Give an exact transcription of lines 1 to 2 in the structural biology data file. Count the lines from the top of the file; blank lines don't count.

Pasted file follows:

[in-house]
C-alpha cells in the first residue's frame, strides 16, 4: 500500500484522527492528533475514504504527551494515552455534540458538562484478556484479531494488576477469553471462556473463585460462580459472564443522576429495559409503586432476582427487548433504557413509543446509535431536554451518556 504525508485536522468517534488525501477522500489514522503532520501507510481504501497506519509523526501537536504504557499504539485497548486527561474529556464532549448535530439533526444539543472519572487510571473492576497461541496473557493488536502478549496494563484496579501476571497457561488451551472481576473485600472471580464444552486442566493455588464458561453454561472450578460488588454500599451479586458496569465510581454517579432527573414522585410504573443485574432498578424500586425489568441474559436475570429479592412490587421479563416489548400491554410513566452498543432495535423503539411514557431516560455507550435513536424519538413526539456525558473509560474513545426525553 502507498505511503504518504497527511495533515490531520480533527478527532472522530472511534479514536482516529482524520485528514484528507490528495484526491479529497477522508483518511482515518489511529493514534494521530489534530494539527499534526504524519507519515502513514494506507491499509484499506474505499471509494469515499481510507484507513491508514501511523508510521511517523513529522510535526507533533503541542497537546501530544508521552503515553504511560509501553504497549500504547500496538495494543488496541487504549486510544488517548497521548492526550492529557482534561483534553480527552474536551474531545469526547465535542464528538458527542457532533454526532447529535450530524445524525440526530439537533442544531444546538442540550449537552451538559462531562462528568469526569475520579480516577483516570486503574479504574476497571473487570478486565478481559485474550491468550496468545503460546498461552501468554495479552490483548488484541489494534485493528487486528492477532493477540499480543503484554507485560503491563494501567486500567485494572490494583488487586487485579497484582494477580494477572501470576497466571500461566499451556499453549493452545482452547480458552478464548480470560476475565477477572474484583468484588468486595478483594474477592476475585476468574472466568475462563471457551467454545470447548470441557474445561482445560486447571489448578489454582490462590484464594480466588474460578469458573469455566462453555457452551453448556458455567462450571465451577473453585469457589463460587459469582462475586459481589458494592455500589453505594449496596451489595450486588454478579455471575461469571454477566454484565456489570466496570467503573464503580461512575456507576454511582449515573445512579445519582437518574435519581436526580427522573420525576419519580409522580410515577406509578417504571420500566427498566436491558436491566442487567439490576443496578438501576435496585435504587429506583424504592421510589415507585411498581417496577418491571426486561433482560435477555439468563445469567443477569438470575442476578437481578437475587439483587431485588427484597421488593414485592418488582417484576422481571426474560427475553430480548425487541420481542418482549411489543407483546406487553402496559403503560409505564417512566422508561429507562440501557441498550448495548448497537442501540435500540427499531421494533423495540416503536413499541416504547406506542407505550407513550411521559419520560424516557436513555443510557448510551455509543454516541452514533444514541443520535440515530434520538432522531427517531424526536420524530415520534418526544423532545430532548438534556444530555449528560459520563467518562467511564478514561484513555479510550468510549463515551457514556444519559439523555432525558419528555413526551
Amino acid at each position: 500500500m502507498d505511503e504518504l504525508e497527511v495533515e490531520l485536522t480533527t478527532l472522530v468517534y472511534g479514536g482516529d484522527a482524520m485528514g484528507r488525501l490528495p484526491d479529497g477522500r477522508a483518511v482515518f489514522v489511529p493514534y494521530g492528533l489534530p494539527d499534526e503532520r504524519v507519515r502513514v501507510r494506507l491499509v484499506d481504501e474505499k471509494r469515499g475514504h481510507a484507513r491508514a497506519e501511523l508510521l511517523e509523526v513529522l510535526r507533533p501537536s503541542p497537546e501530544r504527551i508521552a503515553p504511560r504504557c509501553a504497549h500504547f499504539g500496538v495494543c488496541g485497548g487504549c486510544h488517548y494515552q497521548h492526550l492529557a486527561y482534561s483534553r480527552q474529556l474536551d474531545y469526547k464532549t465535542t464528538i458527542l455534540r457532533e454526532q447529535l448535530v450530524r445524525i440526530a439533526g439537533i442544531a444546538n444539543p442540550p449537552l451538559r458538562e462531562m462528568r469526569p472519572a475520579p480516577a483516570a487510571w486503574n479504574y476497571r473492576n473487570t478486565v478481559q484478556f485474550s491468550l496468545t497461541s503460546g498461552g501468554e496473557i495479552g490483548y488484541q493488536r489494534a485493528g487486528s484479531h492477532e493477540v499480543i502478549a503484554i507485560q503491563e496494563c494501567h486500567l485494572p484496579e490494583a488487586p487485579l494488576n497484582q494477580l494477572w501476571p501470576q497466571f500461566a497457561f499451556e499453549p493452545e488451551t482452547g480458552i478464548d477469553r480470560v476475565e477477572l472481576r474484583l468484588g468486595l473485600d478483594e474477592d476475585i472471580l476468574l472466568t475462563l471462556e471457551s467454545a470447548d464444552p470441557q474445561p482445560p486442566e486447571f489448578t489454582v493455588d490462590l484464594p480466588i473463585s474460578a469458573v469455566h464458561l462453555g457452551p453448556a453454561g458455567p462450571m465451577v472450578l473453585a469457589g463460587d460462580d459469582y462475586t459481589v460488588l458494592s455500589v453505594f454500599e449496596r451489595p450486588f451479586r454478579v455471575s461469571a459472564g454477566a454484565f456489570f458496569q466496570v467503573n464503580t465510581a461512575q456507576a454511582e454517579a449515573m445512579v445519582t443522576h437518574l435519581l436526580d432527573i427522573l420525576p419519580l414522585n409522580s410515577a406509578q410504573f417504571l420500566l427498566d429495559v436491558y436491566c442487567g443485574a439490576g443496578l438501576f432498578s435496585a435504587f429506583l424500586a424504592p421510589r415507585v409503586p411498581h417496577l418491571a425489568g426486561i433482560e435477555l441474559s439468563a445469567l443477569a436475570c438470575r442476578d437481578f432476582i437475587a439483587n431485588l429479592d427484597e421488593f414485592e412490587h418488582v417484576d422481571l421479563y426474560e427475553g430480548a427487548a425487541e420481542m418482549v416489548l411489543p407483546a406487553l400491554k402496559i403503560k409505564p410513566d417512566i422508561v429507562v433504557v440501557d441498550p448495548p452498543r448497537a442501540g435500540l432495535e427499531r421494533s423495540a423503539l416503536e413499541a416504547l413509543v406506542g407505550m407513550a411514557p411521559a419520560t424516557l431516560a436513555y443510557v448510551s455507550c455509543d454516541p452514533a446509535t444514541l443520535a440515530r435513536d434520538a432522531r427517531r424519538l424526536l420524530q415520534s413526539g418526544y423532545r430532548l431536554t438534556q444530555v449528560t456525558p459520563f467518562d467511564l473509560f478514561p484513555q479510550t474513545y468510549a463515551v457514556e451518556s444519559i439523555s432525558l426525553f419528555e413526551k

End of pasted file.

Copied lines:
[in-house]
C-alpha cells in the first residue's frame, strides 16, 4: 500500500484522527492528533475514504504527551494515552455534540458538562484478556484479531494488576477469553471462556473463585460462580459472564443522576429495559409503586432476582427487548433504557413509543446509535431536554451518556 504525508485536522468517534488525501477522500489514522503532520501507510481504501497506519509523526501537536504504557499504539485497548486527561474529556464532549448535530439533526444539543472519572487510571473492576497461541496473557493488536502478549496494563484496579501476571497457561488451551472481576473485600472471580464444552486442566493455588464458561453454561472450578460488588454500599451479586458496569465510581454517579432527573414522585410504573443485574432498578424500586425489568441474559436475570429479592412490587421479563416489548400491554410513566452498543432495535423503539411514557431516560455507550435513536424519538413526539456525558473509560474513545426525553 502507498505511503504518504497527511495533515490531520480533527478527532472522530472511534479514536482516529482524520485528514484528507490528495484526491479529497477522508483518511482515518489511529493514534494521530489534530494539527499534526504524519507519515502513514494506507491499509484499506474505499471509494469515499481510507484507513491508514501511523508510521511517523513529522510535526507533533503541542497537546501530544508521552503515553504511560509501553504497549500504547500496538495494543488496541487504549486510544488517548497521548492526550492529557482534561483534553480527552474536551474531545469526547465535542464528538458527542457532533454526532447529535450530524445524525440526530439537533442544531444546538442540550449537552451538559462531562462528568469526569475520579480516577483516570486503574479504574476497571473487570478486565478481559485474550491468550496468545503460546498461552501468554495479552490483548488484541489494534485493528487486528492477532493477540499480543503484554507485560503491563494501567486500567485494572490494583488487586487485579497484582494477580494477572501470576497466571500461566499451556499453549493452545482452547480458552478464548480470560476475565477477572474484583468484588468486595478483594474477592476475585476468574472466568475462563471457551467454545470447548470441557474445561482445560486447571489448578489454582490462590484464594480466588474460578469458573469455566462453555457452551453448556458455567462450571465451577473453585469457589463460587459469582462475586459481589458494592455500589453505594449496596451489595450486588454478579455471575461469571454477566454484565456489570466496570467503573464503580461512575456507576454511582449515573445512579445519582437518574435519581436526580427522573420525576419519580409522580410515577406509578417504571420500566427498566436491558436491566442487567439490576443496578438501576435496585435504587429506583424504592421510589415507585411498581417496577418491571426486561433482560435477555439468563445469567443477569438470575442476578437481578437475587439483587431485588427484597421488593414485592418488582417484576422481571426474560427475553430480548425487541420481542418482549411489543407483546406487553402496559403503560409505564417512566422508561429507562440501557441498550448495548448497537442501540435500540427499531421494533423495540416503536413499541416504547406506542407505550407513550411521559419520560424516557436513555443510557448510551455509543454516541452514533444514541443520535440515530434520538432522531427517531424526536420524530415520534418526544423532545430532548438534556444530555449528560459520563467518562467511564478514561484513555479510550468510549463515551457514556444519559439523555432525558419528555413526551